—Submitted by a parent


Posted August 18, 2010

I wish they had a zero stars for this school. The teacher my child had this past year had 0 interest in his learning and didn't even notify me with concerns that he was failing. It took me almost all year to get it corrected and the principal really could care less when approached with concerns. I'm very disappointed in the school and the principal and really wouldn't recommend it to anyone. The reason there is no parent involvement is they keep asking for more money and people don't have jobs to barely send the kids to school let alone donate money. For Market Day pick up is always during the day and for some working parents, they aren't going to take off work to pick up food. .
—Submitted by a parent


Posted March 20, 2010

Bad attitudes! A lot of complaing by parents and very low involvement by the parents. No School Spirit. My concern is children with boarder line learning disabilities. What happened to NO CHILD LEFT BEHIND. It doesn't seem fair that your child has to be total dumb or some special handicap to get help.
—Submitted by a parent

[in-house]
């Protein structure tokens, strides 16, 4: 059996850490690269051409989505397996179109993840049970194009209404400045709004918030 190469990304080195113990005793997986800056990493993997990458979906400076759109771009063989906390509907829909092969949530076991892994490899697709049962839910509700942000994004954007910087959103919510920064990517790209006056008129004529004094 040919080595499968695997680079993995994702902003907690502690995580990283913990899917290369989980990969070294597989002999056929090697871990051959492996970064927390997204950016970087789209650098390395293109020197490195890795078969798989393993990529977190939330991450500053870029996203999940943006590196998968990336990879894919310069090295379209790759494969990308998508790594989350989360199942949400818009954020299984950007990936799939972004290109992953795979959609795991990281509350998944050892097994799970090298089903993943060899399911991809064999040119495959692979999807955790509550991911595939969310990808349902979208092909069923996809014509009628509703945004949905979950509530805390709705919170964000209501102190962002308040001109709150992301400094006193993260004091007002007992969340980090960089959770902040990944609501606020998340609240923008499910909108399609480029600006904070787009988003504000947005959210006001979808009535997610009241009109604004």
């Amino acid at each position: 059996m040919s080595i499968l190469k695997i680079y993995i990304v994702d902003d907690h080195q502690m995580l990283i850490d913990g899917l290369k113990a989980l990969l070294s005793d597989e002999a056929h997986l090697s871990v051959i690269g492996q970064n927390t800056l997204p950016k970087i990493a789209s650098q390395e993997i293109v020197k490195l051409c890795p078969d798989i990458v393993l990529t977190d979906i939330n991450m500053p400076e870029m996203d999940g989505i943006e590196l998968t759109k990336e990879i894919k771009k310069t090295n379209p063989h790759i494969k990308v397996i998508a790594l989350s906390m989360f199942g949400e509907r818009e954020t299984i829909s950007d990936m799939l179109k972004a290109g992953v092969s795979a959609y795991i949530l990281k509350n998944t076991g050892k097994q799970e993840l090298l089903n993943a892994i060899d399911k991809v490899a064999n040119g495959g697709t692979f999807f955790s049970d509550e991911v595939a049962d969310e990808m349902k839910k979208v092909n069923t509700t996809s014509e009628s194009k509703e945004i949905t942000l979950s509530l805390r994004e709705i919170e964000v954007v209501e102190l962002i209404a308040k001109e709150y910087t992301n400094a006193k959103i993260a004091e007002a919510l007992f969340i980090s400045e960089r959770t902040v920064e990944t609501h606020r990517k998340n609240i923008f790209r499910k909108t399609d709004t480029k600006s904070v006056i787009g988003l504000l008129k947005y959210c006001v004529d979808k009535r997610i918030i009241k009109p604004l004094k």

Posted October 20, 2008

This is a great school, I agree that the principal issue is a serious concern. The teachers are amazing and truly care about their students. The turnover isn't as frequent as the previous poster suggests but the current principal seems to have control issues and doesn't seem to care how parents feel about situations, just her need to be in control. Overall it is an amazing school.
—Submitted by a parent


Posted November 18, 2007

Great school, highly recommended. Our son is motivated to learn, respects his teachers and enjoys going to school everyday. That says it all!
—Submitted by a parent


Posted May 25, 2006

The academic program seems very good. There is music, art, and PE, with recess every day. Parents are very involved in the school. Teachers are caring. I think it's a good school.